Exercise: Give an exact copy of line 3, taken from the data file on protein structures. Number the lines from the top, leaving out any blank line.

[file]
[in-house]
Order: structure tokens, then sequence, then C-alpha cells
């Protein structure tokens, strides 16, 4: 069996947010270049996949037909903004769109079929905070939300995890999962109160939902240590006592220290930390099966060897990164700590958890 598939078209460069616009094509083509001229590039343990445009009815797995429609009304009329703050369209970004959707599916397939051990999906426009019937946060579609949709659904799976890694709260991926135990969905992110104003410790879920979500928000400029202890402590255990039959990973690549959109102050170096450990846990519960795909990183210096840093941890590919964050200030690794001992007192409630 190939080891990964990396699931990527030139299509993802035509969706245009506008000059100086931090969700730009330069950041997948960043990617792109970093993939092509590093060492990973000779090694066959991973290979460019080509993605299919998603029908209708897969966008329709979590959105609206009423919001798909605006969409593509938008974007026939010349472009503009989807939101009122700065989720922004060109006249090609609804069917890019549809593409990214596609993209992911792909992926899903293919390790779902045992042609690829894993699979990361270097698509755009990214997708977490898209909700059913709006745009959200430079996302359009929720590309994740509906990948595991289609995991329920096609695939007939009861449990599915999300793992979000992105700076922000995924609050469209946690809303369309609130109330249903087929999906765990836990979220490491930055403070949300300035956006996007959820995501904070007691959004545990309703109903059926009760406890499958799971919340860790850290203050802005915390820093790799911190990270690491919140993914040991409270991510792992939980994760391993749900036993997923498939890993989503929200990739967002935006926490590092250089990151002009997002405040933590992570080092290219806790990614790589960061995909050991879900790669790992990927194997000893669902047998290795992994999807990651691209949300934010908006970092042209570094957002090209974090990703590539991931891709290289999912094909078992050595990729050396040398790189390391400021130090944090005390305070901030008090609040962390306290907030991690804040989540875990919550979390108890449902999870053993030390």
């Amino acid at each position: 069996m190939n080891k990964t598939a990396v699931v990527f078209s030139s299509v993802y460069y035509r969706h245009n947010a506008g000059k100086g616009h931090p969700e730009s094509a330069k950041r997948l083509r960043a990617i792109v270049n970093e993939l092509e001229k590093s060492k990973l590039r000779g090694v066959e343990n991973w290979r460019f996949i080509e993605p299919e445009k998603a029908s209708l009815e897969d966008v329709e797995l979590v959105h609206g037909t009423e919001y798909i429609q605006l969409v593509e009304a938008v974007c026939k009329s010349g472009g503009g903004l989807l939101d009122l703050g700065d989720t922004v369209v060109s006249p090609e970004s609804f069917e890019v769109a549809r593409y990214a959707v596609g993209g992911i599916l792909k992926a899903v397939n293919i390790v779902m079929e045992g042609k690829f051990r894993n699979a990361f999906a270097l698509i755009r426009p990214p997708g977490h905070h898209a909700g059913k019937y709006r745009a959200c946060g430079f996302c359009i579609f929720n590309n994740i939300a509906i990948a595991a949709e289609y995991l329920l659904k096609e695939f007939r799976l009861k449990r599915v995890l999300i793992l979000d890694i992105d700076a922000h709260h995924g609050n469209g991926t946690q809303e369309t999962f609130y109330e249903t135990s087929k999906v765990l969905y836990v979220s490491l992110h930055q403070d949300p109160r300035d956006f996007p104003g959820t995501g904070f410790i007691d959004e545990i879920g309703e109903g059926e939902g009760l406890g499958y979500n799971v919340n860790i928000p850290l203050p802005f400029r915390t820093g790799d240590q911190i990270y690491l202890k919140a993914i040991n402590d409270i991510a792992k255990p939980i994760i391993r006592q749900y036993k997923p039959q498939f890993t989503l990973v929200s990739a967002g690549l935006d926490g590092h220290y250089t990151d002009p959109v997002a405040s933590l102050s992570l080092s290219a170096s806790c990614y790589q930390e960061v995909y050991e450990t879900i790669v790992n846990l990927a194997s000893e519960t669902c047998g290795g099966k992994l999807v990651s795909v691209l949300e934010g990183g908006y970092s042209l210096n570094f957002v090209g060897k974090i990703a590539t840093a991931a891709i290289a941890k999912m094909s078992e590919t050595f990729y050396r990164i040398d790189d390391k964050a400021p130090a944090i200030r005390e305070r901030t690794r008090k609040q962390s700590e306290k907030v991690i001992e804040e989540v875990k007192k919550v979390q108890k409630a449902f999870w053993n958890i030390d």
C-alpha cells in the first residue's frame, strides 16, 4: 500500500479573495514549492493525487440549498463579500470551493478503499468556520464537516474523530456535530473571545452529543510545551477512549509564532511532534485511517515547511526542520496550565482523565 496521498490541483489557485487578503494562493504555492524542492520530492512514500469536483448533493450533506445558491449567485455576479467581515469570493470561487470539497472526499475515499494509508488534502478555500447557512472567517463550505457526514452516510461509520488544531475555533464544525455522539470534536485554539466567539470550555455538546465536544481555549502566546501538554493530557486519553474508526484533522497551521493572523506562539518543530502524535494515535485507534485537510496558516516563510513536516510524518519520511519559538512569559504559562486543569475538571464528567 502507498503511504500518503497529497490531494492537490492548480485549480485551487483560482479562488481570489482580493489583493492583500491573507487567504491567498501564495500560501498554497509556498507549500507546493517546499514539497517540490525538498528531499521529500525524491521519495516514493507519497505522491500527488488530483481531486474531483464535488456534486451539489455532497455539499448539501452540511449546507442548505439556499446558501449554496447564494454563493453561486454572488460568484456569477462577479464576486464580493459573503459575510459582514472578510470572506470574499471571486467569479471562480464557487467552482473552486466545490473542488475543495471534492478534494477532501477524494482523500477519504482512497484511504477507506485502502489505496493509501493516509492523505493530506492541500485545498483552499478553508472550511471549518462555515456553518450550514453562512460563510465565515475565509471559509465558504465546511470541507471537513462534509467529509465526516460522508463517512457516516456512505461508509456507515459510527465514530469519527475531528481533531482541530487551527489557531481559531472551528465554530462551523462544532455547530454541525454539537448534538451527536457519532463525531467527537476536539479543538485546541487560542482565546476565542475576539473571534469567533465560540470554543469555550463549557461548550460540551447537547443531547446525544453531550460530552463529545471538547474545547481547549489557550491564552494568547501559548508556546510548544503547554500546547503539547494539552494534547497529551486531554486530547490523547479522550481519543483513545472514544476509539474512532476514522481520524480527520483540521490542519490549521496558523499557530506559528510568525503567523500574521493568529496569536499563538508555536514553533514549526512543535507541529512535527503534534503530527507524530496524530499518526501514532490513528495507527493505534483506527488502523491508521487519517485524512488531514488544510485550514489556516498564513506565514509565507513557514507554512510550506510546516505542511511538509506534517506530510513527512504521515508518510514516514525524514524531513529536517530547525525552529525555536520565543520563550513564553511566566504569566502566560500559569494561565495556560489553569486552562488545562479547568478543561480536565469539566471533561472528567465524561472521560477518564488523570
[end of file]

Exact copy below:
């Protein structure tokens, strides 16, 4: 069996947010270049996949037909903004769109079929905070939300995890999962109160939902240590006592220290930390099966060897990164700590958890 598939078209460069616009094509083509001229590039343990445009009815797995429609009304009329703050369209970004959707599916397939051990999906426009019937946060579609949709659904799976890694709260991926135990969905992110104003410790879920979500928000400029202890402590255990039959990973690549959109102050170096450990846990519960795909990183210096840093941890590919964050200030690794001992007192409630 190939080891990964990396699931990527030139299509993802035509969706245009506008000059100086931090969700730009330069950041997948960043990617792109970093993939092509590093060492990973000779090694066959991973290979460019080509993605299919998603029908209708897969966008329709979590959105609206009423919001798909605006969409593509938008974007026939010349472009503009989807939101009122700065989720922004060109006249090609609804069917890019549809593409990214596609993209992911792909992926899903293919390790779902045992042609690829894993699979990361270097698509755009990214997708977490898209909700059913709006745009959200430079996302359009929720590309994740509906990948595991289609995991329920096609695939007939009861449990599915999300793992979000992105700076922000995924609050469209946690809303369309609130109330249903087929999906765990836990979220490491930055403070949300300035956006996007959820995501904070007691959004545990309703109903059926009760406890499958799971919340860790850290203050802005915390820093790799911190990270690491919140993914040991409270991510792992939980994760391993749900036993997923498939890993989503929200990739967002935006926490590092250089990151002009997002405040933590992570080092290219806790990614790589960061995909050991879900790669790992990927194997000893669902047998290795992994999807990651691209949300934010908006970092042209570094957002090209974090990703590539991931891709290289999912094909078992050595990729050396040398790189390391400021130090944090005390305070901030008090609040962390306290907030991690804040989540875990919550979390108890449902999870053993030390």